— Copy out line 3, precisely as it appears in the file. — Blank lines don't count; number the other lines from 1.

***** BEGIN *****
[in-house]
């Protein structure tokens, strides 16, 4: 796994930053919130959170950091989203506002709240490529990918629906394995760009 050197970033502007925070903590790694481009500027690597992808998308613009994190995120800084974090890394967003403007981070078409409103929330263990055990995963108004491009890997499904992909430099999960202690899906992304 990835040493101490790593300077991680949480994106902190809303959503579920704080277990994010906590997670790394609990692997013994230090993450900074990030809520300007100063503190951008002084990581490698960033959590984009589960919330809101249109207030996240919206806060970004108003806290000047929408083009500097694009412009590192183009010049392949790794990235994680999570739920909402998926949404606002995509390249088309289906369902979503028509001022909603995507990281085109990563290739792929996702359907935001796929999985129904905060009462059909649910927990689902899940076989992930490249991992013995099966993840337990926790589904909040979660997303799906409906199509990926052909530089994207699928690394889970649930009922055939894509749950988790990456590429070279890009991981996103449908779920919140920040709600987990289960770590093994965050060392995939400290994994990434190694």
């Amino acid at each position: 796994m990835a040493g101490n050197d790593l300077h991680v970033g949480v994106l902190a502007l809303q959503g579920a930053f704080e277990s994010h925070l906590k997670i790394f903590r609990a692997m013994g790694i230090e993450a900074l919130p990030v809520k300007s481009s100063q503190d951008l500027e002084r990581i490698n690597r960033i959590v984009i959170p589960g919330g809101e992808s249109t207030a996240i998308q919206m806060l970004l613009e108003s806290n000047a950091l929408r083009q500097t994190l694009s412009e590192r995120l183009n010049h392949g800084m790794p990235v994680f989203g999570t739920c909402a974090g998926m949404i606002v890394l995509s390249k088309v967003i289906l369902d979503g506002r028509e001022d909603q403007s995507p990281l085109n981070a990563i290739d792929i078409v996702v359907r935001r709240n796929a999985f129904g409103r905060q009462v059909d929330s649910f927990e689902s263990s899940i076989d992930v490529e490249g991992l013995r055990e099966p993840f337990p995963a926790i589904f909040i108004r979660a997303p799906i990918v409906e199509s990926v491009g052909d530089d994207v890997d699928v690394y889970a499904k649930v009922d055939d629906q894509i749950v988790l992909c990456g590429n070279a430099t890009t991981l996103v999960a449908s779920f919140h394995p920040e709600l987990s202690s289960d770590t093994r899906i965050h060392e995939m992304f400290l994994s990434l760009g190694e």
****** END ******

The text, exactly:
């Amino acid at each position: 796994m990835a040493g101490n050197d790593l300077h991680v970033g949480v994106l902190a502007l809303q959503g579920a930053f704080e277990s994010h925070l906590k997670i790394f903590r609990a692997m013994g790694i230090e993450a900074l919130p990030v809520k300007s481009s100063q503190d951008l500027e002084r990581i490698n690597r960033i959590v984009i959170p589960g919330g809101e992808s249109t207030a996240i998308q919206m806060l970004l613009e108003s806290n000047a950091l929408r083009q500097t994190l694009s412009e590192r995120l183009n010049h392949g800084m790794p990235v994680f989203g999570t739920c909402a974090g998926m949404i606002v890394l995509s390249k088309v967003i289906l369902d979503g506002r028509e001022d909603q403007s995507p990281l085109n981070a990563i290739d792929i078409v996702v359907r935001r709240n796929a999985f129904g409103r905060q009462v059909d929330s649910f927990e689902s263990s899940i076989d992930v490529e490249g991992l013995r055990e099966p993840f337990p995963a926790i589904f909040i108004r979660a997303p799906i990918v409906e199509s990926v491009g052909d530089d994207v890997d699928v690394y889970a499904k649930v009922d055939d629906q894509i749950v988790l992909c990456g590429n070279a430099t890009t991981l996103v999960a449908s779920f919140h394995p920040e709600l987990s202690s289960d770590t093994r899906i965050h060392e995939m992304f400290l994994s990434l760009g190694e």